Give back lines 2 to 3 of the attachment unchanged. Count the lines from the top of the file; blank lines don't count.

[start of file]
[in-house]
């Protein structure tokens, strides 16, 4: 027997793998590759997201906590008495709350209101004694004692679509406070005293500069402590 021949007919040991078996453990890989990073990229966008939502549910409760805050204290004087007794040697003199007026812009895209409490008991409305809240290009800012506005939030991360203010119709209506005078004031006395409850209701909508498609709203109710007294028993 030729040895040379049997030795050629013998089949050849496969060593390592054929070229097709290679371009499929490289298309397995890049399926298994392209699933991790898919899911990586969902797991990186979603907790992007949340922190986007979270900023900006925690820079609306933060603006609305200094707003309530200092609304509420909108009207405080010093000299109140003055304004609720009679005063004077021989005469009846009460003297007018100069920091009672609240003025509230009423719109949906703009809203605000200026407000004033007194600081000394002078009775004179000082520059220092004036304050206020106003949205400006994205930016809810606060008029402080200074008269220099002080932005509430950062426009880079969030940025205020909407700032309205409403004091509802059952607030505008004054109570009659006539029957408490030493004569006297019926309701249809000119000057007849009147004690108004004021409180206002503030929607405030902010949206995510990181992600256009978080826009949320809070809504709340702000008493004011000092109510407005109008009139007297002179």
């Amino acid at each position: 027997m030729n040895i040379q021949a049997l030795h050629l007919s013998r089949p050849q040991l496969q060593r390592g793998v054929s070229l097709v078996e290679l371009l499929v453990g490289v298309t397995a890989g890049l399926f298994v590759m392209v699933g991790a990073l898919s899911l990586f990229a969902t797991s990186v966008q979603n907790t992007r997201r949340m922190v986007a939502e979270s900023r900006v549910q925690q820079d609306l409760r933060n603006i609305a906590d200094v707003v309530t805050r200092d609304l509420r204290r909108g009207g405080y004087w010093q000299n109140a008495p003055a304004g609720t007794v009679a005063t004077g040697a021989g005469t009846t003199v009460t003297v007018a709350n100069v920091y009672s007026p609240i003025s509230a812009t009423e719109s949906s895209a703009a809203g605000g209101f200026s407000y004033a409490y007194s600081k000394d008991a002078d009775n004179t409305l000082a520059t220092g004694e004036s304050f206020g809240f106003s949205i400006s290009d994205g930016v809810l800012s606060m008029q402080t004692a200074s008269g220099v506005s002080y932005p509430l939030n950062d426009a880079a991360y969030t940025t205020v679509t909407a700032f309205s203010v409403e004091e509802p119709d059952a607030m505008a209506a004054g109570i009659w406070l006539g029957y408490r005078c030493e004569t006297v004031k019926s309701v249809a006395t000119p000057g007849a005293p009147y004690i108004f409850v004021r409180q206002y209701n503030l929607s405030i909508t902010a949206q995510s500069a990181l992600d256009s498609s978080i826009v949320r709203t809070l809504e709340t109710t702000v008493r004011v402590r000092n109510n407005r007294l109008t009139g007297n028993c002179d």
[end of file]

């Protein structure tokens, strides 16, 4: 027997793998590759997201906590008495709350209101004694004692679509406070005293500069402590 021949007919040991078996453990890989990073990229966008939502549910409760805050204290004087007794040697003199007026812009895209409490008991409305809240290009800012506005939030991360203010119709209506005078004031006395409850209701909508498609709203109710007294028993 030729040895040379049997030795050629013998089949050849496969060593390592054929070229097709290679371009499929490289298309397995890049399926298994392209699933991790898919899911990586969902797991990186979603907790992007949340922190986007979270900023900006925690820079609306933060603006609305200094707003309530200092609304509420909108009207405080010093000299109140003055304004609720009679005063004077021989005469009846009460003297007018100069920091009672609240003025509230009423719109949906703009809203605000200026407000004033007194600081000394002078009775004179000082520059220092004036304050206020106003949205400006994205930016809810606060008029402080200074008269220099002080932005509430950062426009880079969030940025205020909407700032309205409403004091509802059952607030505008004054109570009659006539029957408490030493004569006297019926309701249809000119000057007849009147004690108004004021409180206002503030929607405030902010949206995510990181992600256009978080826009949320809070809504709340702000008493004011000092109510407005109008009139007297002179």
């Amino acid at each position: 027997m030729n040895i040379q021949a049997l030795h050629l007919s013998r089949p050849q040991l496969q060593r390592g793998v054929s070229l097709v078996e290679l371009l499929v453990g490289v298309t397995a890989g890049l399926f298994v590759m392209v699933g991790a990073l898919s899911l990586f990229a969902t797991s990186v966008q979603n907790t992007r997201r949340m922190v986007a939502e979270s900023r900006v549910q925690q820079d609306l409760r933060n603006i609305a906590d200094v707003v309530t805050r200092d609304l509420r204290r909108g009207g405080y004087w010093q000299n109140a008495p003055a304004g609720t007794v009679a005063t004077g040697a021989g005469t009846t003199v009460t003297v007018a709350n100069v920091y009672s007026p609240i003025s509230a812009t009423e719109s949906s895209a703009a809203g605000g209101f200026s407000y004033a409490y007194s600081k000394d008991a002078d009775n004179t409305l000082a520059t220092g004694e004036s304050f206020g809240f106003s949205i400006s290009d994205g930016v809810l800012s606060m008029q402080t004692a200074s008269g220099v506005s002080y932005p509430l939030n950062d426009a880079a991360y969030t940025t205020v679509t909407a700032f309205s203010v409403e004091e509802p119709d059952a607030m505008a209506a004054g109570i009659w406070l006539g029957y408490r005078c030493e004569t006297v004031k019926s309701v249809a006395t000119p000057g007849a005293p009147y004690i108004f409850v004021r409180q206002y209701n503030l929607s405030i909508t902010a949206q995510s500069a990181l992600d256009s498609s978080i826009v949320r709203t809070l809504e709340t109710t702000v008493r004011v402590r000092n109510n407005r007294l109008t009139g007297n028993c002179d």